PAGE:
The criteria was revised in 2005. I was diagnosed with PPMS in 2002 withcriteria matching except for the CSF (LP results) due to the 15% exceptions. The MRI is an excellent tool for MS, BUT it is only one tool. Location of lesions and the extent of the lesions is a factor. I am not a medical doctor; therefore, I would not want to mislead you. You should be tested using all the criteria.
The revised criteria from what I have read:
-For 2 or more attacks with objective clinical evidence of two or more lesions, no additional data are needed for MS diagnosis.
-For 2 or more attacks with objective clinical evidence of one lesion, additional criteria of dissemination in space may include either MRI or 2 or more MRI-detected lesions consistent with MS plus positive CSF findings or waiting for another clinical attack affecting a different clinical site.
-For 1 attack with objective clinical evidence of 2 or more lesions, additional data needed are dissemination in time demonstrated by MRI or second clinical attack.
-For 1 monosymptomatic attack with objective evidence of 1 lesion, additional data required are (1) dissemination in space with positive MRI result or 2 or more MRI-detected lesions consistent with MS plus positive CSF findings; and (2) dissemination in time demonstrated by MRI or second clinical attack.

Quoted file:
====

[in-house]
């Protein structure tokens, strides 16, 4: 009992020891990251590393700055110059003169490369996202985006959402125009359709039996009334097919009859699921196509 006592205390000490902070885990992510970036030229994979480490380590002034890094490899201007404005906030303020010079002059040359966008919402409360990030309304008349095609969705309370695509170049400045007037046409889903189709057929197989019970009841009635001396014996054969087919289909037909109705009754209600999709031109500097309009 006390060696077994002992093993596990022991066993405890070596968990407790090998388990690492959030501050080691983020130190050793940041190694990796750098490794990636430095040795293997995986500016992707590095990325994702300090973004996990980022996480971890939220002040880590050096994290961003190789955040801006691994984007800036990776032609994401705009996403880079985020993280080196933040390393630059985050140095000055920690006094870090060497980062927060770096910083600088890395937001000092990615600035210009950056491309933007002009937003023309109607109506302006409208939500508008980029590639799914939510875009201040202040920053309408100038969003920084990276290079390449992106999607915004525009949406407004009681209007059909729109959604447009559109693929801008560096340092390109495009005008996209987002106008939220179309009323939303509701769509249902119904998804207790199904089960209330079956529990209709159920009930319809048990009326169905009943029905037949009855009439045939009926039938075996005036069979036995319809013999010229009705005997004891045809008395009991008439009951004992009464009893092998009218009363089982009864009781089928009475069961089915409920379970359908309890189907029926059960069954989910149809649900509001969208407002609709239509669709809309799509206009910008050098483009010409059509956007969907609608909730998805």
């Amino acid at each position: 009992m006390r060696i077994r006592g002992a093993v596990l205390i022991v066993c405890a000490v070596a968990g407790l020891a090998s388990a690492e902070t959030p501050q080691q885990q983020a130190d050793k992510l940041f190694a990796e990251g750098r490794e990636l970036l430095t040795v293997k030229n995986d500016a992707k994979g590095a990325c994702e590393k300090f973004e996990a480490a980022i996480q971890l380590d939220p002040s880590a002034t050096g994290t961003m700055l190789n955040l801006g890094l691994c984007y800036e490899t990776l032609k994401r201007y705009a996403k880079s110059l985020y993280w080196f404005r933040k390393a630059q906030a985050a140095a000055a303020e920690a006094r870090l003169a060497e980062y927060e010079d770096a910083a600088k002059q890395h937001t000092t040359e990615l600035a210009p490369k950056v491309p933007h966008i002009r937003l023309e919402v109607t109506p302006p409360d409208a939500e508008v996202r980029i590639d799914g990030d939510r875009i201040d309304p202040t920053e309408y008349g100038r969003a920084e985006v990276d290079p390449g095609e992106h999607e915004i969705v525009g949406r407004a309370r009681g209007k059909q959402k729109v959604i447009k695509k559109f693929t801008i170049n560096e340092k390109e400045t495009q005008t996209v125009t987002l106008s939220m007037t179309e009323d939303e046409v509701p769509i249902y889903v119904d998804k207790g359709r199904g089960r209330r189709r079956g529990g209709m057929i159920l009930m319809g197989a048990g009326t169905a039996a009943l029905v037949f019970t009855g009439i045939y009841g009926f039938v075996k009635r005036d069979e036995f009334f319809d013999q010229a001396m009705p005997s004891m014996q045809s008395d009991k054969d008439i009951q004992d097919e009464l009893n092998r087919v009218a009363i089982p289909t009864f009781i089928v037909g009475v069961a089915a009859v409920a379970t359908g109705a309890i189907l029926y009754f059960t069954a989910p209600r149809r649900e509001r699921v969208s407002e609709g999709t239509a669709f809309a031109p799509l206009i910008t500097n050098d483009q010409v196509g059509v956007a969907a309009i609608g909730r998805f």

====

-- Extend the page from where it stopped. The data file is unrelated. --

-For insidious neurologic progression suggestive of MS, additional data needed for diagnosis are 1 year of disease progression and 2 of the following: (1) positive brain MRI findings, (2) positive spinal cord MRI findings, and (3) positive CSF findings.
MRI criteria are as follows:
-The revisions now allow for either contrast-enhancing brain lesions or T2 lesions occurring in the first few weeks after the onset of a first clinical episode to be part of the criterion of dissemination in time.
-T2 lesions occurring within a few weeks of a first attack should not be considered a separate event for the criterion of dissemination in time.
* Any new T2 lesion occurring after the reference scan performed at least 30 days after the onset of the initial clinical event may be useful in meeting diagnostic criteria.
- A new T2 lesion must be sufficient in size and location to reflect one that could not have been previously missed for technical reasons.
-Spinal cord lesions detected by T2 may be helpful in diagnosis if brain imaging does not detect dissemination in space in a patient with suspected MS.
-Spinal cord lesions should be focal.
-For dissemination in space, a spinal cord lesion is equivalent to and can substitute for a brain infratentorial lesion but not for a periventricular or juxtacortical lesion.
-An enhancing spinal cord lesion is equivalent to an enhancing brain lesion.
-Individual spinal cord lesions can contribute together with individual brain lesions to reach the diagnosis of PPMS.
-Repeat spinal cord imaging in the absence of clinical symptomatic myelitis has low yield and should not be performed unless there is clinical evidence of a new spinal cord lesion.
Diagnosis of PPMS
-The 2005 criteria for PPMS are simplified.
-A positive CSF finding is no longer a requirement for the diagnosis of PPMS.
-The criteria now include 1 year of disease progression plus 2 of the following: (1) positive brain MRI results (9 T2 lesions or 4 or more T2 lesions with visual evoked potential), (2) positive spinal cord MRI result (2 focal T2 lesions), and (3) positive CSF findings.
I hope this helps!